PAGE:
William Shakespeare

(26 April 1564 - 23 April 1616 / Warwickshire)

Sonnets Xix: Devouring Time, Blunt Thou The Lion's Paws - Poem by William Shakespeare

Devouring Time, blunt thou the lion's paws,
And make the earth devour her own sweet brood;
Pluck the keen teeth from the fierce tiger's jaws,
And burn the long-liv'd Phoenix in her blood;
Make glad and sorry seasons as thou fleets,
And do whate'er thou wilt, swift-footed Time,
To the wide world and all her fading sweets;
But I forbid thee one more heinous crime:
O, carve not with the hours my love's fair brow,
Nor draw no lines there with thine antique pen!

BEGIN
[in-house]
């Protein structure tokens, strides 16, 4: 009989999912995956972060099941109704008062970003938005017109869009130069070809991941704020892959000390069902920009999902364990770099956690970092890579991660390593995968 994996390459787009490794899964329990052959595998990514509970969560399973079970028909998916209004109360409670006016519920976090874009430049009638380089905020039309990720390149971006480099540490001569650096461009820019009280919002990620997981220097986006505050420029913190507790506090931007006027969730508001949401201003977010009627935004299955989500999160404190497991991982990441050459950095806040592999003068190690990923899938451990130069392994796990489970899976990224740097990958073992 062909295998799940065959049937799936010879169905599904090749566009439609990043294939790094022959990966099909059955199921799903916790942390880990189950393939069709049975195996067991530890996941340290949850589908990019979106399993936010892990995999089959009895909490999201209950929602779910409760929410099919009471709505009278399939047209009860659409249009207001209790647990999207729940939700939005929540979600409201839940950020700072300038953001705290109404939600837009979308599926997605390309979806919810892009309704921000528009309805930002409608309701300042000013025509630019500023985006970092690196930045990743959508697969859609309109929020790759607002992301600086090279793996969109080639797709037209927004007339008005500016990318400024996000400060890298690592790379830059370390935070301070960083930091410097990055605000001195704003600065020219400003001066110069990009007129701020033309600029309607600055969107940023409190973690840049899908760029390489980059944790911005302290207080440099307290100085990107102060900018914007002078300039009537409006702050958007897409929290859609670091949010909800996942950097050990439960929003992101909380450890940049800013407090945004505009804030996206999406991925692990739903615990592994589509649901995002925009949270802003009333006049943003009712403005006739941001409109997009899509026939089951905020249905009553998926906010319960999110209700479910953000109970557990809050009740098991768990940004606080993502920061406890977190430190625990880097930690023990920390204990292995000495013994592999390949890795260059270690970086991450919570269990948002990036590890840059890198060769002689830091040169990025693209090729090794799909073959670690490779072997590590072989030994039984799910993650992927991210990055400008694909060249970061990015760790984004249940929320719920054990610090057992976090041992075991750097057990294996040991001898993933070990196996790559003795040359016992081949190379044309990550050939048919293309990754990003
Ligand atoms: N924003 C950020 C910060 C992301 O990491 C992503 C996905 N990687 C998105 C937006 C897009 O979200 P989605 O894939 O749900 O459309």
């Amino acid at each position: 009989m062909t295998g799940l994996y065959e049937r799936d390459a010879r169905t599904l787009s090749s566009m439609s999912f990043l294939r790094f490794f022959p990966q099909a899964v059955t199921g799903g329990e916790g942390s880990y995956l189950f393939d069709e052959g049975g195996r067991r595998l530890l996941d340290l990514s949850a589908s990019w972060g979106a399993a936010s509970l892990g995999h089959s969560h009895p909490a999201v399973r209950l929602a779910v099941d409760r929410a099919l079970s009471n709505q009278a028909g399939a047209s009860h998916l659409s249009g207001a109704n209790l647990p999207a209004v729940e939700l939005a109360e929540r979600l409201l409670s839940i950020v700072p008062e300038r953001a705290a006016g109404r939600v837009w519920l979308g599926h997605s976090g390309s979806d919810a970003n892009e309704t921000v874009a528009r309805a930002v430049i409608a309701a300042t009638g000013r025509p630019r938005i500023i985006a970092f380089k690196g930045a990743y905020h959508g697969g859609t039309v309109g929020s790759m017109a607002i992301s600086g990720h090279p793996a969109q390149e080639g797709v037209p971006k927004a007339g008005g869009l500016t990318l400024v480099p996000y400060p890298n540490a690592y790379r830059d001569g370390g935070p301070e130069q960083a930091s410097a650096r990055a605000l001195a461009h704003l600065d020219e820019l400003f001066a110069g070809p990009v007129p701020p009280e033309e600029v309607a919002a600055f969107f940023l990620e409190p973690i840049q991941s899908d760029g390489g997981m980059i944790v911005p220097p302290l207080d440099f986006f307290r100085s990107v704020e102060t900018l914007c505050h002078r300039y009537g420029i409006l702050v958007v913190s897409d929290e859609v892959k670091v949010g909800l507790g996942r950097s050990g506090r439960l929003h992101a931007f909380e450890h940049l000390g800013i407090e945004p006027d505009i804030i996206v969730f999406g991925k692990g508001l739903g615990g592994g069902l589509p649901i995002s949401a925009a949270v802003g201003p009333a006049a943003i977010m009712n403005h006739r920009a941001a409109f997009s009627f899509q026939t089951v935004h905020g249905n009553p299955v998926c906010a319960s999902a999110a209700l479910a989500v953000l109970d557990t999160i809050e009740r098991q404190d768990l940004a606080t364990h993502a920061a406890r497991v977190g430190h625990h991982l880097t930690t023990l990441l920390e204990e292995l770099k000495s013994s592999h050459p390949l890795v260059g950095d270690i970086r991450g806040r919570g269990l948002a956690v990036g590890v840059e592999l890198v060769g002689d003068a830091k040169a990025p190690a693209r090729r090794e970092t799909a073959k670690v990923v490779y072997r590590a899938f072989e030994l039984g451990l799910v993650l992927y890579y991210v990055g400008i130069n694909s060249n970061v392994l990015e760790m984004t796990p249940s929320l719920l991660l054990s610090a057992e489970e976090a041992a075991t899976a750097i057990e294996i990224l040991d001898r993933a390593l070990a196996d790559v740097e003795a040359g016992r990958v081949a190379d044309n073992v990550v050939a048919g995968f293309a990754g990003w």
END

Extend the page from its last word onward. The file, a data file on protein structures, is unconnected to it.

Him in thy course untainted do allow
For beauty's pattern to succeeding men.
Yet do thy worst, old Time! Despite thy wrong
My love shall in my verse ever live young.


Comments about Sonnets Xix: Devouring Time, Blunt Thou The Lion's Paws by William Shakespeare

  • Brian Jani (4/26/2014 4:16:00 PM)


    Awesome I like this poem, check mine out  (Report) Reply

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Read poems about / on: tiger, sorry, beauty, time, world, love



Poem Submitted: Thursday, January 1, 2004



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